New to Meducation?
Sign up
Already signed up? Log In

Category

Preview
0
1

'Promising' Cell-Therapy Trials for Clinical CAD Halted Early

RENEW's plug was pulled for financial reasons, not safety or efficacy issues, say researchers, or it might have led to a groundbreaking US approval; hopes for it and the ATHENA trials had been high.  
medscape.com
about 4 years ago
Preview
0
2

Parkinson's Cell Transplant Shows Good Reinnervation at 24 Years

A postmortem report showing transplanted dopaminergic cells survived for almost a quarter of a century provides hope for future stem cell therapy, researchers say.  
medscape.com
about 4 years ago
Preview
0
0

No Brain Tumor, Cell Phone Link, Study Says; Expert Not Sure

According to a large study, there is no link between cell-phone use and a higher risk for brain tumor, but one expert has doubts about the finding.  
medscape.com
about 4 years ago
Preview
0
0

Medicine's Future, From a Leader in Genome Editing and Stem Cells

Eric Topol speaks with Chad Cowan, of the Harvard Stem Cell Institute, about how regenerative medicine may soon cure diseases like type 1 diabetes and Parkinson disease.  
medscape.com
about 4 years ago
Preview
0
0

Stem Cell Therapy for Spinal Cord Injury: A Status Report

International clinics are using stem cells to treat spinal cord injury, with some encouraging results. But with the science in its infancy and therapy risky, are they jeopardizing desperate patients?  
medscape.com
over 4 years ago
Preview
0
7

Success With Stem Cell Transplant in Myasthenia Gravis

Seven patients with severe myasthenia gravis who received autologous hematopoietic stem cell transplants have experienced long-term remission.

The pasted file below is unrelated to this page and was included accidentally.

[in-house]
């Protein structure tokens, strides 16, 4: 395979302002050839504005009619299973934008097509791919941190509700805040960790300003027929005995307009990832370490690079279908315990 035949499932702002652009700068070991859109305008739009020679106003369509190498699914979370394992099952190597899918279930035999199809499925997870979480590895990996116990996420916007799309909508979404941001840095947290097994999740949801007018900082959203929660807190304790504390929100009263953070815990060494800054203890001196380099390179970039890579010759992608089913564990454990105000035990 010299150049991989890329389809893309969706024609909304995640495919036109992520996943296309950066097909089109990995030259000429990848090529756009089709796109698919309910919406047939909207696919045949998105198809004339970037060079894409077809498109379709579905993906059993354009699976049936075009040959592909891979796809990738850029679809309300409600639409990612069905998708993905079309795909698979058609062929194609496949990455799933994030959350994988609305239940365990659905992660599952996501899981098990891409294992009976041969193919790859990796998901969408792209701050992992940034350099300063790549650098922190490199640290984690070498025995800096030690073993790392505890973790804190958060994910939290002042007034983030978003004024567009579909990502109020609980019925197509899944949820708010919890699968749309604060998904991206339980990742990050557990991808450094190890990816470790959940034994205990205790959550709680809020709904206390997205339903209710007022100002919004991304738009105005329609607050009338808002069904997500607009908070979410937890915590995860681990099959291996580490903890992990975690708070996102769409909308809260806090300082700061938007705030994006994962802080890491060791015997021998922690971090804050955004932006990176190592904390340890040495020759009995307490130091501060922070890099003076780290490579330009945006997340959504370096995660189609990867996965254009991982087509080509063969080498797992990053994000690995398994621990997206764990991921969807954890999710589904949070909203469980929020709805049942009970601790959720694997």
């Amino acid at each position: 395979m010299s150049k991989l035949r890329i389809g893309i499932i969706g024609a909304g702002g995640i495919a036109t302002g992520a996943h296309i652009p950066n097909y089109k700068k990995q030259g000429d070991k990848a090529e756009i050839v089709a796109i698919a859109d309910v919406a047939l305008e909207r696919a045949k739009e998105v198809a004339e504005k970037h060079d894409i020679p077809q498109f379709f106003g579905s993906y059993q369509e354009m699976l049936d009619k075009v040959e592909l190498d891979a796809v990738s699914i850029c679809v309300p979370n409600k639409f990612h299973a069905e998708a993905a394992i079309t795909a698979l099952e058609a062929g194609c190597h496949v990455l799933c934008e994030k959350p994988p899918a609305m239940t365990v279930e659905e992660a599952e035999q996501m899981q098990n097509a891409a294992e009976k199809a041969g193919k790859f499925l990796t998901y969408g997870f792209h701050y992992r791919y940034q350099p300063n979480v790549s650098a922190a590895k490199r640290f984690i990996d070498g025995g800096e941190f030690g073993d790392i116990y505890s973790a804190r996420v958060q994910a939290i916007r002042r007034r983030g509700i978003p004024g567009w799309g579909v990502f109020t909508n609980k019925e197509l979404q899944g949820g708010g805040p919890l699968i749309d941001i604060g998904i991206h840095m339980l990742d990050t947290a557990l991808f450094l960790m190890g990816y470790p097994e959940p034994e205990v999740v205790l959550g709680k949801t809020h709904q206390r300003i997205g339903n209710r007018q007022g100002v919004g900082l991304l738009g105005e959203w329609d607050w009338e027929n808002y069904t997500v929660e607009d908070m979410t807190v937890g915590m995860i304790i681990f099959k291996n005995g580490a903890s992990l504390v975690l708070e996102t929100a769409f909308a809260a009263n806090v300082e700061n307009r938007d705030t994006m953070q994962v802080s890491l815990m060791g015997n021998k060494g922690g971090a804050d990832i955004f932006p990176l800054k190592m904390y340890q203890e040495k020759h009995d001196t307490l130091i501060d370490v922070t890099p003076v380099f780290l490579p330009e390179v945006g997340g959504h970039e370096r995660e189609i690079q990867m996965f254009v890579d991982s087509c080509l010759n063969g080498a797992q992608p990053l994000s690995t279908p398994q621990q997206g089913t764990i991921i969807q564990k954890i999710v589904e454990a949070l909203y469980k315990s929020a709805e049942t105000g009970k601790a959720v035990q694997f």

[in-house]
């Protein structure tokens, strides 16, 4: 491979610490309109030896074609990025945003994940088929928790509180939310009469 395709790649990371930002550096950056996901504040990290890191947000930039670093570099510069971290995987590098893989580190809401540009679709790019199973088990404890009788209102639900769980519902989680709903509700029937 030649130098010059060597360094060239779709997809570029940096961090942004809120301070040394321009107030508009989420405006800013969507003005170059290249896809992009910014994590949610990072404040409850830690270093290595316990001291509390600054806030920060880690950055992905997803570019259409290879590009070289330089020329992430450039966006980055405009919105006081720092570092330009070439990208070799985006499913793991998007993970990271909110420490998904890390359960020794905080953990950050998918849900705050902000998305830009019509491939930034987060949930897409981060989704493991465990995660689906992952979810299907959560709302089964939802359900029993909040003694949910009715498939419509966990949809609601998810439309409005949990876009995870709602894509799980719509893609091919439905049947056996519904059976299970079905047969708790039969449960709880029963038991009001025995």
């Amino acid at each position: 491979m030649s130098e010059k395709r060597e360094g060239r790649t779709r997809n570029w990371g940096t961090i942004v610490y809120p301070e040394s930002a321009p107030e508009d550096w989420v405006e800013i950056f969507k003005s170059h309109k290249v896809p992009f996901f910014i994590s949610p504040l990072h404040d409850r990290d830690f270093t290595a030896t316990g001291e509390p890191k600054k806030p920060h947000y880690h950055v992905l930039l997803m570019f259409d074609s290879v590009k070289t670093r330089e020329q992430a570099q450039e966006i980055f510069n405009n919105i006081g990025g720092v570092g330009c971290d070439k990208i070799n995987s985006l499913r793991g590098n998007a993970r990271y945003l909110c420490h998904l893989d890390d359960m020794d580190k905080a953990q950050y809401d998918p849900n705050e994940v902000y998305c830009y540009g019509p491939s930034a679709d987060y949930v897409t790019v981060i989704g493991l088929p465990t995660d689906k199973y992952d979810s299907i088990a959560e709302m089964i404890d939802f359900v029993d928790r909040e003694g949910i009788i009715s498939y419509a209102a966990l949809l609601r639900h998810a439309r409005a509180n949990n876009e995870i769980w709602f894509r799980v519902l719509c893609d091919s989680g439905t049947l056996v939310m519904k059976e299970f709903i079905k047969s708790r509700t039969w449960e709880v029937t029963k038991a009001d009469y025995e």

medscape.com
over 4 years ago
Preview
0
1

Immunotherapy in the Prevention of Alzheimer Disease

Dr Jacobs reviews the results of a recent study evaluating passive immunotherapy with encapsulated cell implants to target misfolded proteins in the prevention of Alzheimer disease.  
medscape.com
over 4 years ago
Preview
0
0

Device Captures Circulating Tumor Cells, Keeps Them Alive for Testing |

Fluorescence probes in two breast cancer cells give information about which genes are present. The green dots show that both cells have multiple copies of  
medgadget.com
over 4 years ago
Preview
0
6

EMA Panel Backs Daclizumab (Zinbryta) for Multiple Sclerosis

Daclizumab, a once-monthly injection, offers a targeted mechanism of action that is not expected to cause broad and prolonged immune cell depletion.  
medscape.com
over 4 years ago
Preview
0
0

Should We Bring Back the Whole-Cell Pertussis Vaccine?

Priming with whole-cell and then finishing with acellular pertussis vaccine would better protect children from pertussis, says Paul Offit.  
medscape.com
over 4 years ago
Preview
0
8

MRI, Macrophages Help Predict Prognosis in Glioblastoma

For patients with glioblastoma multiforme, combining MRI tumor features with cancer-associated macrophage status could allow clinicians to more accurately predict outcomes.  
medscape.com
over 4 years ago
Preview
0
4

'Remarkable' Responses in Rare Merkel-Cell Skin Cancer

The first-ever positive clinical trial in the rare Merkel-cell carcinoma shows the highest responses to immunotherapy yet seen, in 56% of patients.  
medscape.com
over 4 years ago
Preview
0
0

Endovascular treatment for stroke

Shortly after a clot occludes a cerebral artery, cells in the infarct core—the most severely ischaemic area—start dying. The tissue surrounding the ischaemic core, the penumbra, is hypoperfused and at risk of progressing to infarction over minutes to hours, depending on the degree of ischaemia. The goal of treatment for acute stroke is to restore blood flow to these potentially salvageable areas as soon as possible. Thrombolysis is traditionally used, but in this issue Rodrigues and colleagues (doi:10.1136/bmj.i1754) summarise the evidence supporting mechanical thrombectomy.1  
feeds.bmj.com
over 4 years ago
Www.bmj
0
0

Endovascular treatment for stroke

Shortly after a clot occludes a cerebral artery, cells in the infarct core—the most severely ischaemic area—start dying. The tissue surrounding the ischaemic core, the penumbra, is hypoperfused and at risk of progressing to infarction over minutes to hours, depending on the degree of ischaemia. The goal of treatment for acute stroke is to restore blood flow to these potentially salvageable areas as soon as possible. Thrombolysis is traditionally used, but in this issue Rodrigues and colleagues (doi:10.1136/bmj.i1754) summarise the evidence supporting mechanical thrombectomy.1  
feeds.bmj.com
over 4 years ago